Naltar Valley
Naltar Valley is located on 40 Kilometer and about 2 Hour drive from Gilgit Link Road, Pakistan. This place is well known for its wildlife and glorious mountain landscapes, Trekking routes link with Iskoman, Chalt and Punial valley. Transportation is accessible from Gilgit to Naltar but throughout a definite time after those personal arrangements, now the communication services is make possible by the efforts of Pakistan army signal corps. Now at Naltar Valley you can enjoy with small lakes and glaciers, trout fishing in lake and much more.
Shogran village is situated on a green plateau in northern Pakistan at a height of 2,362 meters above sea level. It is only 10 km from village Kiwai or 34 km from Balakot. The road from Islamabad to Kiwai is metalled and measures 212 km. From Shogran, you can ride a jeep or horse or hike to several picturesque places like Siri, Paye and Makra Peak.
 
Neelum Valley
It is a valley of fountains, springs, waterfalls, flowering trees and plants. Geographically too, it is a hospitable valley. The Neelum Valley, 90 miles long bow-shaped with majestic pine, fir and deodar trees, lies north-south of Muzaffarabad (capital). This ninety-mile long kingdom of vegetation is ripped apart by the indigoblue Neelum river which flows serpentinely down hills to merge itself into the river Jhelum at Domail. Domai l, the confluence of two mighty rivers, presents highly fascinating scene of youthful embrace. This heart-warning spectacle is most soothing to the eye. The valley, starting from Muzaffarabad, the capital of Azad Kashmir, is about 150 miles long. It lies on both sides of the river Neelum. The geographical features enhance the natural beauty of the Valley. Its elevation, a mere 2,000 feet at the start, gradually rises till it attains a respectable height of 8,000 feet. On both sides there are high mountains and peaks. Nearly all the forest wealth of Azad Kashmir is to be found in this part of the State. There are two approaches to the valley. One from the Kaghan Valley which is linked with it at two points, the Nuri Nari Hali (Pass) and the Ratti Gali and many minor Passes. From Dawarian it takes two days for hiking or riding and night stay at Dharian at 12,000 feet. The second approach is from Muzaffarabad. It is a distance of 55 miles which is jeepable in fair weather. The Neelum meets the Jhelum river at Domali (meeting of the two) on the outskirts of Muzaffarabad city. From Paticka forest one reaches Nosari, 24 miles ahead of Muzaffarabad. Next come Chaliana (height 3,200 feet), Qazi Nag, Barian, Salkhela, Kundal Shahi, Athmaqam on this road. On a number of places, the local population has built rope crossings on the river. It is a very dangerous device and the very thought of crossing these points is horrible but thrilling. Tao Butt is an example of vegetational generosity of the liberal nature. The spot is donned with all delicacies and niceties. Nature flirts here with fantastic environment. The forest wealth abounds in the Neelum Valley. Deodar, pine, fir, wild walnut, strawberry and hosts of other high statured trees and other types of wild growth and herbs are the treasure of the valley. Besides being invaluable in economic terms, the variety of natural growth offers captivating scenery. Shunder Hill tops are covered with green forests and the fields are lush green with crops.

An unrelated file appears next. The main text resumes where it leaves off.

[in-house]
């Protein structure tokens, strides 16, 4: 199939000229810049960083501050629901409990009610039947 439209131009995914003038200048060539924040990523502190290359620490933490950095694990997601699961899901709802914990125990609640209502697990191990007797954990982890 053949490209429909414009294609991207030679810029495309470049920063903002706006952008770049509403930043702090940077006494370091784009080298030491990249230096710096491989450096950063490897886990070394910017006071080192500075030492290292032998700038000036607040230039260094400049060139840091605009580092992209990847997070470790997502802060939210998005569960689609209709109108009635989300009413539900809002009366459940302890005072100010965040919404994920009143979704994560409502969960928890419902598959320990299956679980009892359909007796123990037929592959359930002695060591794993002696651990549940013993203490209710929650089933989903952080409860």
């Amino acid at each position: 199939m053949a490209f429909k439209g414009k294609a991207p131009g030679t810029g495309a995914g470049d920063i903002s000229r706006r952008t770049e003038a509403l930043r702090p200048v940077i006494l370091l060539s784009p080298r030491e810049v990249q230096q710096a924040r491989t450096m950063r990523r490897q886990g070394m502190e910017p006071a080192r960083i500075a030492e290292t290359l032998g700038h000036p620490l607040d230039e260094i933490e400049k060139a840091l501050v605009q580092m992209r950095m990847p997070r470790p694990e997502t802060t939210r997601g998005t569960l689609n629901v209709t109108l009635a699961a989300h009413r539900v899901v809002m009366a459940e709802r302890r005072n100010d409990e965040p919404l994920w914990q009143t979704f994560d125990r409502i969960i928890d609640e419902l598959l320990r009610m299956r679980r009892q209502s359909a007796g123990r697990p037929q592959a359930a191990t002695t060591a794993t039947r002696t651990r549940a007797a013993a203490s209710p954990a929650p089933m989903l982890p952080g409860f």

Phunday Valley
A beautiful village on the way to Shadur pass 61 Kilometer from Gupis. This place called little Kashmir. A couple of kilometers beyond the village is a good campsite in a meadow beside the river, where one can swim, fish (trout) and enjoy the serene place.
 
Muzaffarabad